Crushing It with a Hydraulic Press: Make a Cuff with Richard Sweetman

Pressing metal until it buckles leads to surprising and beautiful designs, as metalsmith Richard Sweetman shows us in his online workshop, Crushed Metal Cuff. This workshop is a wonderful complement to his many other tutorials on texturing and forming metal, including Get the Most Out of Your Rolling Mill and Jewelry Basics for the Hydraulic Press.

ABOVE: Crushing metal with a hydraulic press will result in a unique look each time.

Put your hydraulic press to work making a crushed metal cuff.

Put your hydraulic press to work making a crushed metal cuff.

There’s something inherently satisfying about crushing metal. Just as a rolling mill is impossible to resist if there’s one near you, a hydraulic press also oozes that “come play with me” vibe.

In this workshop, not only will you learn a creative application of the hydraulic press, but you’ll also follow along to make a unique project — a cuff with one-of-a-kind wrinkles in the metal.

Richard covers everything you need, from the metal and urethane donut to a range of tools such as a jeweler’s saw, hammers, mallets, and mandrels.

Richard covers everything you need, from the metal and urethane donut to a range of tools such as a jeweler’s saw, hammers, mallets, and mandrels.

The cool thing about this workshop is that Richard demonstrates a whole range of skills needed to achieve the final cuff. He takes us through fabrication techniques like cutting, soldering, and forming in addition to the actual crushing in the press, and he ends with a variety of finishing options to consider.

Richard forms the metal strip around the urethane donut.

Richard forms the metal strip around the urethane donut.

The Importance of Preparation

I’ll admit I had no idea how much work goes into making a cuff BEFORE the crushing aspect even comes into the picture. Richard demonstrates everything in detail, so there’s no way to get lost, from how to choose the right gauge of metal to how to form it around the urethane donut using your hands, a mandrel, and a mallet.

Richard demonstrates how to solder the metal into a complete circle. You can’t skip this step!

Richard demonstrates how to solder the metal into a complete circle. You can’t skip this step!

Once he secures it tightly with wire, it’s time to solder the metal ends together. Why is this important? It turns out that the metal has to be soldered in a complete circle, otherwise the donut can shoot out across the room in the pressing process. So, yes, I’d say that’s pretty important! Plus, you get to learn (or review) the basics of soldering with white flux and wire solder.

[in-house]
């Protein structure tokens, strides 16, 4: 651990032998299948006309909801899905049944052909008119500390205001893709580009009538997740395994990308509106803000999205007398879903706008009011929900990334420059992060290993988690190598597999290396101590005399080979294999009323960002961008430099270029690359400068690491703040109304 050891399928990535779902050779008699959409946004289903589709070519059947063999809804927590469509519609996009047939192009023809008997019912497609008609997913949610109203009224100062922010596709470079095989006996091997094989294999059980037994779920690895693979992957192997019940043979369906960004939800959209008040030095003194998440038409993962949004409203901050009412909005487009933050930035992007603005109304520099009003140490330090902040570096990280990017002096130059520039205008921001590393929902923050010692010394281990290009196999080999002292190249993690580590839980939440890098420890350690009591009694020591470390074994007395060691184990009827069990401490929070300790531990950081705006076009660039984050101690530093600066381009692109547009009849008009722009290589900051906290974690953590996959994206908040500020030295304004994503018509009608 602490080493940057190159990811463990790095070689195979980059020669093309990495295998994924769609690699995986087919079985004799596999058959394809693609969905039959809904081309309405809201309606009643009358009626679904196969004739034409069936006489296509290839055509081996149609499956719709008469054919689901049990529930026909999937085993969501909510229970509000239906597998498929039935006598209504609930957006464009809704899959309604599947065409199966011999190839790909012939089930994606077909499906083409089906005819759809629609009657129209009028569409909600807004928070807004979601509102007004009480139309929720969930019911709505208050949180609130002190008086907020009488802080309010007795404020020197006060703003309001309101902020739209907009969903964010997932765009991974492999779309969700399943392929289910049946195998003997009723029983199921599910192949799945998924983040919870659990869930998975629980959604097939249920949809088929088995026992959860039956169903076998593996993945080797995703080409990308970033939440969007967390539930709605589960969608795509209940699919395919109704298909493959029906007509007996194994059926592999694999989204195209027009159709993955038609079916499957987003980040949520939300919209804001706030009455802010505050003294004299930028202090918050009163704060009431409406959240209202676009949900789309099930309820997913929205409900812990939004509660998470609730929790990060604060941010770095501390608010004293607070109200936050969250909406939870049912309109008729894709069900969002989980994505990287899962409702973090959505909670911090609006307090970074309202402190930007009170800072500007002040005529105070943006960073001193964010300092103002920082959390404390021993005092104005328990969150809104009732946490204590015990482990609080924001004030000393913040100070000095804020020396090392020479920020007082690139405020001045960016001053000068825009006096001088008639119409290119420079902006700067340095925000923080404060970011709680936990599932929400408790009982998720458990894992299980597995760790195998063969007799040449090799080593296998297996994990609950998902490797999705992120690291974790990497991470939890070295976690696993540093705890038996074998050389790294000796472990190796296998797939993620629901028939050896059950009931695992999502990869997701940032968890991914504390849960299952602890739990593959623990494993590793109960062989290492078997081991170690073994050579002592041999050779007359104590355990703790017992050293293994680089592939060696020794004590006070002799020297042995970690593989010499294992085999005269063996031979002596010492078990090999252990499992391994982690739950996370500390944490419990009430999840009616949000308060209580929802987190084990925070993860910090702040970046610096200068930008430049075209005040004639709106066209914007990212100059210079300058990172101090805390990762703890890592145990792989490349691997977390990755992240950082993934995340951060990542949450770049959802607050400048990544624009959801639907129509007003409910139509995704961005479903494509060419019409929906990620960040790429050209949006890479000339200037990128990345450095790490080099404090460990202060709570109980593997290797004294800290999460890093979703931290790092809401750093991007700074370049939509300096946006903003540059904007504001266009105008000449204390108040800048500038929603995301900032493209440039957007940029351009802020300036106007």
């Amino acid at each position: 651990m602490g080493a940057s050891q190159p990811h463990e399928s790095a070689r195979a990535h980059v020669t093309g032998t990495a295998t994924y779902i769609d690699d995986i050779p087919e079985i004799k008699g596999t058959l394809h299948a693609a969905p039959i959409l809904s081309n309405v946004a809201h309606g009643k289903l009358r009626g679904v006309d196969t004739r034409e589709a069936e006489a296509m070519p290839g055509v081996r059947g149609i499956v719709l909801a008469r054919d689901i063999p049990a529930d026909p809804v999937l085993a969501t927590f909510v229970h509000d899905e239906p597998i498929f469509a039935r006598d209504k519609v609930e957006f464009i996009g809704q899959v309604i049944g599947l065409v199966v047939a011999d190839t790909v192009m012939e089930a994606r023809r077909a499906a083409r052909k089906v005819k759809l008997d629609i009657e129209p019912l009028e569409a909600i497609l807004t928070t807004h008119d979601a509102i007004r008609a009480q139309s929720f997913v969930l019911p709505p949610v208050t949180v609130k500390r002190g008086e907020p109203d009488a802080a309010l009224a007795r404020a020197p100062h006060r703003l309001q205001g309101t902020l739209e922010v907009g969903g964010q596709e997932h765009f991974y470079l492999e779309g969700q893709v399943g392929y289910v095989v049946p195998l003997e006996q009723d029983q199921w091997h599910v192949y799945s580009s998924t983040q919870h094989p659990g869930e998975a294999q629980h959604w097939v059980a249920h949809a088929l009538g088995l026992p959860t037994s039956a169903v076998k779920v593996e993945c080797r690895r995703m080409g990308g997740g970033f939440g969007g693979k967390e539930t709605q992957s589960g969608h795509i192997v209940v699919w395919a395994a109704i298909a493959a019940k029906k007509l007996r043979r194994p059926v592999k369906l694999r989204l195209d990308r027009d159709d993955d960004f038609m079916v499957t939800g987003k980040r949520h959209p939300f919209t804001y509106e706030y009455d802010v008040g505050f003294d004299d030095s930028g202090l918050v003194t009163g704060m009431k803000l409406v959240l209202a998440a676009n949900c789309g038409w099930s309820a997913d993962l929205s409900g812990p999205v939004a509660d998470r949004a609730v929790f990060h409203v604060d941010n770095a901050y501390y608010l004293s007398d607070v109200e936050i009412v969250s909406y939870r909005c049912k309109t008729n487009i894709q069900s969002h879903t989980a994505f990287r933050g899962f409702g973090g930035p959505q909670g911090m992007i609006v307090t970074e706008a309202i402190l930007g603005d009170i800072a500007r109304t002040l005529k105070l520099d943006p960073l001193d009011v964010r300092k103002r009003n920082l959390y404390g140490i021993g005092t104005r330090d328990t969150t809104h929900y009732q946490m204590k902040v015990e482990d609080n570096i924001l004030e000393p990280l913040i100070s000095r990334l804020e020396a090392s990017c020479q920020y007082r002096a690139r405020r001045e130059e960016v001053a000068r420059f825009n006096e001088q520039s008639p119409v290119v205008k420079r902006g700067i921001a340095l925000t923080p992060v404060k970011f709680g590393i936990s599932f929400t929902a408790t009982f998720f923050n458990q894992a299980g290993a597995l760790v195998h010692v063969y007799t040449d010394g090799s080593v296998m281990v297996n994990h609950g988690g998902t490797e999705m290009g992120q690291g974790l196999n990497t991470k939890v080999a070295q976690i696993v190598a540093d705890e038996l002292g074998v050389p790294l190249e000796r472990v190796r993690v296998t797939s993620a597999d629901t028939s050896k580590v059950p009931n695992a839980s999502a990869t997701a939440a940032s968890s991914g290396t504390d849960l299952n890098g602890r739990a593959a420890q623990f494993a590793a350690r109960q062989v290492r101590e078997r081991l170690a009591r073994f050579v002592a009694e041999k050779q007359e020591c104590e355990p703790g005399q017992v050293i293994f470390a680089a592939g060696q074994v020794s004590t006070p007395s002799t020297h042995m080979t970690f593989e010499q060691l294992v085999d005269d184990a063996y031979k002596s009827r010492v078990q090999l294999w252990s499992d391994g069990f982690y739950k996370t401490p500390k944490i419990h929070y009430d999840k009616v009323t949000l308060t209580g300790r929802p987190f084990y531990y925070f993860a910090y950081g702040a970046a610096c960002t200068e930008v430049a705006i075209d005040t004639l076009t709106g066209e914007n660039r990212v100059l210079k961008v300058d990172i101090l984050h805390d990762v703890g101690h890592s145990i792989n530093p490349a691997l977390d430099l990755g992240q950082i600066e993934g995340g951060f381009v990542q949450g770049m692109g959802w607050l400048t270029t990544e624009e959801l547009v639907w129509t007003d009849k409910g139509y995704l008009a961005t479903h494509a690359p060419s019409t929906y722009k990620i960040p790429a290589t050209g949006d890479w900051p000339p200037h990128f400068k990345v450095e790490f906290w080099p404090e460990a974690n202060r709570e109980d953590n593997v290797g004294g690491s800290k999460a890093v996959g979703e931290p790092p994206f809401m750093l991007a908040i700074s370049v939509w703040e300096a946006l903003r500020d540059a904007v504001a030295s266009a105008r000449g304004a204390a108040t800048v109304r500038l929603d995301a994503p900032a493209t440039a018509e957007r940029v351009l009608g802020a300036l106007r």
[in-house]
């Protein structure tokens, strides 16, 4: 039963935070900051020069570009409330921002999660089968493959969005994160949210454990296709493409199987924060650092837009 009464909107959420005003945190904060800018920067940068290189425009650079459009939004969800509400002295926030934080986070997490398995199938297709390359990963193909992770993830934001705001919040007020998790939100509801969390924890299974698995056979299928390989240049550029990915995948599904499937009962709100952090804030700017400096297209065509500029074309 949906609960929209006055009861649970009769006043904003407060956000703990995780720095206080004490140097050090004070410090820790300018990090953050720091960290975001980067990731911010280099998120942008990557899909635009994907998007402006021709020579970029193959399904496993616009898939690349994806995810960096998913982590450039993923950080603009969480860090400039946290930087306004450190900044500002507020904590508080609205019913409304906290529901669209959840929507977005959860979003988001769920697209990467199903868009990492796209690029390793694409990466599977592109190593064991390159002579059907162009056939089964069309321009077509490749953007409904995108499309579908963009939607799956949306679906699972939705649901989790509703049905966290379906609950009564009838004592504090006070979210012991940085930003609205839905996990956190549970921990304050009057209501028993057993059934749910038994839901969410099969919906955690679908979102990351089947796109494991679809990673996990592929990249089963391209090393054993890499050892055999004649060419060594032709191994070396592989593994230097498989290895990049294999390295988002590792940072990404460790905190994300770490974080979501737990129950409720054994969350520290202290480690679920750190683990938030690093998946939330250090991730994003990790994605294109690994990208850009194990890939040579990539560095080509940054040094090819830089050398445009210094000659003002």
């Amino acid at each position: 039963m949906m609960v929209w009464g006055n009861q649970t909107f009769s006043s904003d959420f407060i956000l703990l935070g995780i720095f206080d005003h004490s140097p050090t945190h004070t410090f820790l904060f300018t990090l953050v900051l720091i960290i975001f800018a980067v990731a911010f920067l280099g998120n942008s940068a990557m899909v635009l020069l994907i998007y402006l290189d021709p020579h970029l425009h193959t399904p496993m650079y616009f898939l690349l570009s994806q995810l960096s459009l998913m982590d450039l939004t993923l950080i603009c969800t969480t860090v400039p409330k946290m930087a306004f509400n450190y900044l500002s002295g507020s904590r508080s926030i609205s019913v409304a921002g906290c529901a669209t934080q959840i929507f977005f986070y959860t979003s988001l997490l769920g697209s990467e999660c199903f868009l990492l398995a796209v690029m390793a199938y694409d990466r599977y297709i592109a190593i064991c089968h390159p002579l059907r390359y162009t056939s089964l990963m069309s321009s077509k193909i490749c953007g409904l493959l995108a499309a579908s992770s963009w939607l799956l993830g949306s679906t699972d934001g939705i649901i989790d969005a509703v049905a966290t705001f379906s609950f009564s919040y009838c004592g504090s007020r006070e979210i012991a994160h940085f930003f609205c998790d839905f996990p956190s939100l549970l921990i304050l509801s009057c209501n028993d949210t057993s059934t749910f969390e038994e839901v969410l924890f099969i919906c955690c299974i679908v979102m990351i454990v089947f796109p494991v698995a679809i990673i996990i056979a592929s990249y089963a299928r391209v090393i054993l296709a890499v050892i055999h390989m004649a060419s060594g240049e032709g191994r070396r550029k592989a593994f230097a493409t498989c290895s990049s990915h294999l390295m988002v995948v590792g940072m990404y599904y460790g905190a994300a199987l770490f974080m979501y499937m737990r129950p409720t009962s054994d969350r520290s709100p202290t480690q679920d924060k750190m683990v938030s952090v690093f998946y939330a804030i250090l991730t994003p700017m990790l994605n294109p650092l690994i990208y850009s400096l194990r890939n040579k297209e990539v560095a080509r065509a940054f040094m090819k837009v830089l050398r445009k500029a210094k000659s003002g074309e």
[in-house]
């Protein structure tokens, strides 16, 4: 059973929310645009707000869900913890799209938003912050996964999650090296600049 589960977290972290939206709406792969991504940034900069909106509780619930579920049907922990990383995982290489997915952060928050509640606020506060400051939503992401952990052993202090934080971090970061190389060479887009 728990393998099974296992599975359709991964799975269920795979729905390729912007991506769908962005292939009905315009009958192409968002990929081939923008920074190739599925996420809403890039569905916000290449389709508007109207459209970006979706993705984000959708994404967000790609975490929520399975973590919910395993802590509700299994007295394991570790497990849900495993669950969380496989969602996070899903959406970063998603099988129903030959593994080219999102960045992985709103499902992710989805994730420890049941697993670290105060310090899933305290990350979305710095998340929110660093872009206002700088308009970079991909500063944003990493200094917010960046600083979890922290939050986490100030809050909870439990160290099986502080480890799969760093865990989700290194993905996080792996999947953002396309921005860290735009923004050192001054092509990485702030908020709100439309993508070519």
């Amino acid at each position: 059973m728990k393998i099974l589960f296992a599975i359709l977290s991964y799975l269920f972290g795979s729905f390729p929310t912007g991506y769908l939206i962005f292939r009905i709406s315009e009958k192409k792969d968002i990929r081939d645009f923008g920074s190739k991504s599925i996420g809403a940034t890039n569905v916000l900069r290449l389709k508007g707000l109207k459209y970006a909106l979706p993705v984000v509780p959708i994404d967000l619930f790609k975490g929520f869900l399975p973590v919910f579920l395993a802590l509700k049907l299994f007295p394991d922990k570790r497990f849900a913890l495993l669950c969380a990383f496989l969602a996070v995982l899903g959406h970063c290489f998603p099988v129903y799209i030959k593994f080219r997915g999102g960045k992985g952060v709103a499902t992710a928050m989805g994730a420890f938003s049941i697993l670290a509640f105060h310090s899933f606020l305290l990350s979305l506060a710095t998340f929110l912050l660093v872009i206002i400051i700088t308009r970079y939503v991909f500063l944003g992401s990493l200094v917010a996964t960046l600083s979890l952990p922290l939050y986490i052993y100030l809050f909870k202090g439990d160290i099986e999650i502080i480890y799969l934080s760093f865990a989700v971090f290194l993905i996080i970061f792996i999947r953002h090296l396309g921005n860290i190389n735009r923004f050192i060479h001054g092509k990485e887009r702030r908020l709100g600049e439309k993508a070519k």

There’s one more task involved before you can move on to the best part. The two steel rings for the donut must be able to fit over your cylindrical metal, one over the upper edge and one over the bottom edge.

It’s imperative that the steel rings fit over your metal before pressing the cuff.

It’s imperative that the steel rings fit over your metal before pressing the cuff.

As you can imagine, it can be quite difficult to force those rings on. I appreciate the fact that Richard’s cuff is a stubborn one, as it lets us see exactly how he handles the situation — and succeeds.

Crushing it! via GIPHY

Add a few dents before loading the cuff into the hydraulic press. Then watch the magic happen.

Add a few dents before loading the cuff into the hydraulic press. Then watch the magic happen.

Crushing It: The Hydraulic Press at Work

Whether for luck or for some reason of physics, Richard adds three dents in the cuff with a hammer. And then – into the hydraulic press it goes! It’s impressive to watch something as sturdy as metal ripple and give way. Each time you crush something, the wrinkles will be different, and that’s part of the beauty of the process.

Each crushed pattern is unique. Enjoy its personality, even if it’s different than you expected.

Each crushed pattern is unique. Enjoy its personality, even if it’s different than you expected.

Richard’s Top 5 Tips for a Crushed Metal Cuff

As someone who not only uses the hydraulic press but also makes his own press models, Richard knows a thing or two about employing it in your designs. Here are some great tips for making a crushed metal cuff.

1. Height matters.

To achieve the best wrinkles, the metal for your cuff should be 1/8 to 3/16 of an inch taller than the urethane donut you form it around.

2. Make your mark.

Before pressing your cuff, try this trick: Grab a steel hammer and put three random dents in it. While there are no guarantees, dents often encourage the metal to wrinkle.

3. Keep an open mind.

Every single crushed metal cuff will turn out differently, so don’t be disappointed if yours doesn’t look exactly the way you thought it would. You get what you get, and then use your imagination to turn it into a project!

4. Quit while you’re ahead.

Crush the cuff until you feel quite a bit of resistance on the press. Don’t keep going; crushing it more doesn’t necessarily result in better wrinkles.

5. Personalize it.

Once your cuff is crushed and cleaned up, leave it as-is or to add final details. Consider adding edge work, stones, keum boo, patinas, or any number of modifications.

The upper cuff has an edge that has been riveted on, while the lower cuff has a soldered edge.

The upper cuff has an edge that has been riveted on, while the lower cuff has a soldered edge.

To get started crushing today, check out Crushed Metal Cuff. For a great deal, subscribe to Interweave’s Jewelry and Beading Online Workshops and access all of Richard’s workshops as well as our growing library of beading and jewelry making classes.

Go be creative!
— Tamara Kula
Producer, Bead & Jewelry Group


Crush, roll, and forge metal with Richard Sweetman!

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